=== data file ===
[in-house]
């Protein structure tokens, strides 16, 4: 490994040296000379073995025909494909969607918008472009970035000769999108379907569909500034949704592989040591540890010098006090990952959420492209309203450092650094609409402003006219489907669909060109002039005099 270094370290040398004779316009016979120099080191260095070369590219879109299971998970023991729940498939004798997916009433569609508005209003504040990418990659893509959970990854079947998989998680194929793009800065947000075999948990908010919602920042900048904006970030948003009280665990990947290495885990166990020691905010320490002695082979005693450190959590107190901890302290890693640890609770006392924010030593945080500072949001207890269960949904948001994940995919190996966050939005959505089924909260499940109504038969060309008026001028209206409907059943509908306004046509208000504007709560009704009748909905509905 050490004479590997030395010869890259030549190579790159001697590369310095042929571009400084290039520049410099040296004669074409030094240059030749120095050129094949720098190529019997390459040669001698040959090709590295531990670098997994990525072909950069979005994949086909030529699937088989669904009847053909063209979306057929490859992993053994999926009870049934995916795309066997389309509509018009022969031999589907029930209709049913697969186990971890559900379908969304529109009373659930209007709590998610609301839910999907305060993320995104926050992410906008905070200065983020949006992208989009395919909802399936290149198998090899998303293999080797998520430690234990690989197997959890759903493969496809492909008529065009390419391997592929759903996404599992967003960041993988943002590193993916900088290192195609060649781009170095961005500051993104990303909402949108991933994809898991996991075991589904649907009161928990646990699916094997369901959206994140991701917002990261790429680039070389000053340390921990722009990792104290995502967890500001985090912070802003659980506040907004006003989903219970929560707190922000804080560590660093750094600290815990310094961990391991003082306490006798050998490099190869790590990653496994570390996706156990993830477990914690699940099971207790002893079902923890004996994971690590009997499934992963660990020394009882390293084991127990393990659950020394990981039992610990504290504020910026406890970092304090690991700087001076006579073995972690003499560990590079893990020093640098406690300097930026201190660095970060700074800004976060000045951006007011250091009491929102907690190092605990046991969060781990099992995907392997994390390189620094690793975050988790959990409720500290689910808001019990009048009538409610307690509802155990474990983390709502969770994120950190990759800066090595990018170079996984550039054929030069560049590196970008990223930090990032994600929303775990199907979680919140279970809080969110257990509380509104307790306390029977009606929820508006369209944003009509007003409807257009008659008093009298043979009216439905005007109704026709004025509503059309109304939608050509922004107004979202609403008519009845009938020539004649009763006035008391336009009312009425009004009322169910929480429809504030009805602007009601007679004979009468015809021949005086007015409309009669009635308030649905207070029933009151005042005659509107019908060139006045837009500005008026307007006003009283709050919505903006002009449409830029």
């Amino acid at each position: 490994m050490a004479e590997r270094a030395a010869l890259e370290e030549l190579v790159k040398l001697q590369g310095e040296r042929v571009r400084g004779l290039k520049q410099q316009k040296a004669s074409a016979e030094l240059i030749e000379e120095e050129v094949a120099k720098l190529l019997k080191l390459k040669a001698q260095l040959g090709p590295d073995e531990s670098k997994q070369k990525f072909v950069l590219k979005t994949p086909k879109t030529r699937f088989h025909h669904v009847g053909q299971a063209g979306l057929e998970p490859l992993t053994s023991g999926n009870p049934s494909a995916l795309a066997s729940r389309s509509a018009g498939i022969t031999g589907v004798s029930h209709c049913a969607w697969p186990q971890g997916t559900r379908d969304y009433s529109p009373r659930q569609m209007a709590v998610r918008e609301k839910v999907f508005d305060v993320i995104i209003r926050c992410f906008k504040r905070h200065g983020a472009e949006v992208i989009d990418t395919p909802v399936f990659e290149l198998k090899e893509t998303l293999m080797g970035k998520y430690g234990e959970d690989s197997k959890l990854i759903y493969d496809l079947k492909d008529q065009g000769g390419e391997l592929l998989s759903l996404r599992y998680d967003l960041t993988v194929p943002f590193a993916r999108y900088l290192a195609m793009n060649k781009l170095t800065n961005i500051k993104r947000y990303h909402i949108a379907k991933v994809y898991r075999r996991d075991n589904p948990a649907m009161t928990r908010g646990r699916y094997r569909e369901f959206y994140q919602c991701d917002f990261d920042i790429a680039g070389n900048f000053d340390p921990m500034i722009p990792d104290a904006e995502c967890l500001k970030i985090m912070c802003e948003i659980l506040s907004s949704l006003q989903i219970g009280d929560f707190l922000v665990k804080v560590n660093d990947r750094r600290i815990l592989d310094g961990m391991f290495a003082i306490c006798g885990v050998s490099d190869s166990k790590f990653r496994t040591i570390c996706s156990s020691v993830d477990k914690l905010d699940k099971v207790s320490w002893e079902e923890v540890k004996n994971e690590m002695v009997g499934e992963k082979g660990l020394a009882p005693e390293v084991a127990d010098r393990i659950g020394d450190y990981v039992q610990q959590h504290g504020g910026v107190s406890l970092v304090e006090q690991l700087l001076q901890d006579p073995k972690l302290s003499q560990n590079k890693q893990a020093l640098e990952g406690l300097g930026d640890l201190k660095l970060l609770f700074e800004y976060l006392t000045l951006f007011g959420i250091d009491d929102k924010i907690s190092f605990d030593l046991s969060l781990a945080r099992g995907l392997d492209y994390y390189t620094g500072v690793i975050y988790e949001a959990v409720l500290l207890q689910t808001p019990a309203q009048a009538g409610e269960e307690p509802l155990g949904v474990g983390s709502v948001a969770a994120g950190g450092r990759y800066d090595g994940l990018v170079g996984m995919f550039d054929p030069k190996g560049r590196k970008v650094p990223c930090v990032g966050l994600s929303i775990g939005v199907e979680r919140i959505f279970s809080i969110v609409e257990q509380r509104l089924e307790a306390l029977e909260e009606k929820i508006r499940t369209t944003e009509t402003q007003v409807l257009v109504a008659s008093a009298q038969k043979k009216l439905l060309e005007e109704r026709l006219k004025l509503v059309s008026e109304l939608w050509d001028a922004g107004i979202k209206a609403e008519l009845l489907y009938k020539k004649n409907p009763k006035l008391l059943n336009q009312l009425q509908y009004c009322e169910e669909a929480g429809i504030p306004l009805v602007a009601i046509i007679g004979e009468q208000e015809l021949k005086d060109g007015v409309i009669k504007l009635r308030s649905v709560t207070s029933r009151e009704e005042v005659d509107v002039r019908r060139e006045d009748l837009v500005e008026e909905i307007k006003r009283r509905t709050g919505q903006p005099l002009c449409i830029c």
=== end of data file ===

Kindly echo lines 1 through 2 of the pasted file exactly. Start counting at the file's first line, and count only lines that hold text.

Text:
[in-house]
């Protein structure tokens, strides 16, 4: 490994040296000379073995025909494909969607918008472009970035000769999108379907569909500034949704592989040591540890010098006090990952959420492209309203450092650094609409402003006219489907669909060109002039005099 270094370290040398004779316009016979120099080191260095070369590219879109299971998970023991729940498939004798997916009433569609508005209003504040990418990659893509959970990854079947998989998680194929793009800065947000075999948990908010919602920042900048904006970030948003009280665990990947290495885990166990020691905010320490002695082979005693450190959590107190901890302290890693640890609770006392924010030593945080500072949001207890269960949904948001994940995919190996966050939005959505089924909260499940109504038969060309008026001028209206409907059943509908306004046509208000504007709560009704009748909905509905 050490004479590997030395010869890259030549190579790159001697590369310095042929571009400084290039520049410099040296004669074409030094240059030749120095050129094949720098190529019997390459040669001698040959090709590295531990670098997994990525072909950069979005994949086909030529699937088989669904009847053909063209979306057929490859992993053994999926009870049934995916795309066997389309509509018009022969031999589907029930209709049913697969186990971890559900379908969304529109009373659930209007709590998610609301839910999907305060993320995104926050992410906008905070200065983020949006992208989009395919909802399936290149198998090899998303293999080797998520430690234990690989197997959890759903493969496809492909008529065009390419391997592929759903996404599992967003960041993988943002590193993916900088290192195609060649781009170095961005500051993104990303909402949108991933994809898991996991075991589904649907009161928990646990699916094997369901959206994140991701917002990261790429680039070389000053340390921990722009990792104290995502967890500001985090912070802003659980506040907004006003989903219970929560707190922000804080560590660093750094600290815990310094961990391991003082306490006798050998490099190869790590990653496994570390996706156990993830477990914690699940099971207790002893079902923890004996994971690590009997499934992963660990020394009882390293084991127990393990659950020394990981039992610990504290504020910026406890970092304090690991700087001076006579073995972690003499560990590079893990020093640098406690300097930026201190660095970060700074800004976060000045951006007011250091009491929102907690190092605990046991969060781990099992995907392997994390390189620094690793975050988790959990409720500290689910808001019990009048009538409610307690509802155990474990983390709502969770994120950190990759800066090595990018170079996984550039054929030069560049590196970008990223930090990032994600929303775990199907979680919140279970809080969110257990509380509104307790306390029977009606929820508006369209944003009509007003409807257009008659008093009298043979009216439905005007109704026709004025509503059309109304939608050509922004107004979202609403008519009845009938020539004649009763006035008391336009009312009425009004009322169910929480429809504030009805602007009601007679004979009468015809021949005086007015409309009669009635308030649905207070029933009151005042005659509107019908060139006045837009500005008026307007006003009283709050919505903006002009449409830029």